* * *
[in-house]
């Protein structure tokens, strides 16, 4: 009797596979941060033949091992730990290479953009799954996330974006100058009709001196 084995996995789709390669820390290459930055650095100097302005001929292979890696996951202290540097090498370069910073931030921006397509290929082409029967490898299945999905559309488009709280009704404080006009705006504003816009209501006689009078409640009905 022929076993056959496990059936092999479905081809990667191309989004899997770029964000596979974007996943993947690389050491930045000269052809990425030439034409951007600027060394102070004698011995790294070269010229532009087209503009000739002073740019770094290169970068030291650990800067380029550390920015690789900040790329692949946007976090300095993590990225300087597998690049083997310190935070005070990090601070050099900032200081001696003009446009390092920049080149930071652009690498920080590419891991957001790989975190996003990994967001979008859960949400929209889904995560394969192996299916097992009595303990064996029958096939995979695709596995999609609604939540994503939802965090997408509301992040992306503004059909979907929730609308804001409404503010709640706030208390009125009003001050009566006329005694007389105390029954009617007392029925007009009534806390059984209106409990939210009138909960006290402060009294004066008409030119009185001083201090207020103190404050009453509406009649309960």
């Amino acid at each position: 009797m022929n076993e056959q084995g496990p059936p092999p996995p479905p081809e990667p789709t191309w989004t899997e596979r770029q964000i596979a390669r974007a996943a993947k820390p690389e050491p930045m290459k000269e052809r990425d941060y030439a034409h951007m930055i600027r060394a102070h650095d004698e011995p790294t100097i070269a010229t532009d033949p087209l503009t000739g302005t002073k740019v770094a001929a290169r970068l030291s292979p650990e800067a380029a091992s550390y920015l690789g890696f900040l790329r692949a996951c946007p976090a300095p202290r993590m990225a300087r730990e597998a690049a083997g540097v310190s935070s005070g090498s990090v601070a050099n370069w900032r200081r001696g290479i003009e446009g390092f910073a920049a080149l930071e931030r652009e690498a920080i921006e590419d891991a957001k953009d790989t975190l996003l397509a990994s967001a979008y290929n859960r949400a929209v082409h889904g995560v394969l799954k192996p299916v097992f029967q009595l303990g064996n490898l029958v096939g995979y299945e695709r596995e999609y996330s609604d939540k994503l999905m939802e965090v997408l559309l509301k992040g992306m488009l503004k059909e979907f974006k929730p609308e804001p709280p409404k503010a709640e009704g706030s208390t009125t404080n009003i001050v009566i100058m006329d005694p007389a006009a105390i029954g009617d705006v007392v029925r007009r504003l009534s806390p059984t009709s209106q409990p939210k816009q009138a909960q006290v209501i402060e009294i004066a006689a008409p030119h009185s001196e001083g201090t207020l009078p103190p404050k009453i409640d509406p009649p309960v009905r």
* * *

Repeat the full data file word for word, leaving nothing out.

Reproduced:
[in-house]
């Protein structure tokens, strides 16, 4: 009797596979941060033949091992730990290479953009799954996330974006100058009709001196 084995996995789709390669820390290459930055650095100097302005001929292979890696996951202290540097090498370069910073931030921006397509290929082409029967490898299945999905559309488009709280009704404080006009705006504003816009209501006689009078409640009905 022929076993056959496990059936092999479905081809990667191309989004899997770029964000596979974007996943993947690389050491930045000269052809990425030439034409951007600027060394102070004698011995790294070269010229532009087209503009000739002073740019770094290169970068030291650990800067380029550390920015690789900040790329692949946007976090300095993590990225300087597998690049083997310190935070005070990090601070050099900032200081001696003009446009390092920049080149930071652009690498920080590419891991957001790989975190996003990994967001979008859960949400929209889904995560394969192996299916097992009595303990064996029958096939995979695709596995999609609604939540994503939802965090997408509301992040992306503004059909979907929730609308804001409404503010709640706030208390009125009003001050009566006329005694007389105390029954009617007392029925007009009534806390059984209106409990939210009138909960006290402060009294004066008409030119009185001083201090207020103190404050009453509406009649309960």
């Amino acid at each position: 009797m022929n076993e056959q084995g496990p059936p092999p996995p479905p081809e990667p789709t191309w989004t899997e596979r770029q964000i596979a390669r974007a996943a993947k820390p690389e050491p930045m290459k000269e052809r990425d941060y030439a034409h951007m930055i600027r060394a102070h650095d004698e011995p790294t100097i070269a010229t532009d033949p087209l503009t000739g302005t002073k740019v770094a001929a290169r970068l030291s292979p650990e800067a380029a091992s550390y920015l690789g890696f900040l790329r692949a996951c946007p976090a300095p202290r993590m990225a300087r730990e597998a690049a083997g540097v310190s935070s005070g090498s990090v601070a050099n370069w900032r200081r001696g290479i003009e446009g390092f910073a920049a080149l930071e931030r652009e690498a920080i921006e590419d891991a957001k953009d790989t975190l996003l397509a990994s967001a979008y290929n859960r949400a929209v082409h889904g995560v394969l799954k192996p299916v097992f029967q009595l303990g064996n490898l029958v096939g995979y299945e695709r596995e999609y996330s609604d939540k994503l999905m939802e965090v997408l559309l509301k992040g992306m488009l503004k059909e979907f974006k929730p609308e804001p709280p409404k503010a709640e009704g706030s208390t009125t404080n009003i001050v009566i100058m006329d005694p007389a006009a105390i029954g009617d705006v007392v029925r007009r504003l009534s806390p059984t009709s209106q409990p939210k816009q009138a909960q006290v209501i402060e009294i004066a006689a008409p030119h009185s001196e001083g201090t207020l009078p103190p404050k009453i409640d509406p009649p309960v009905r």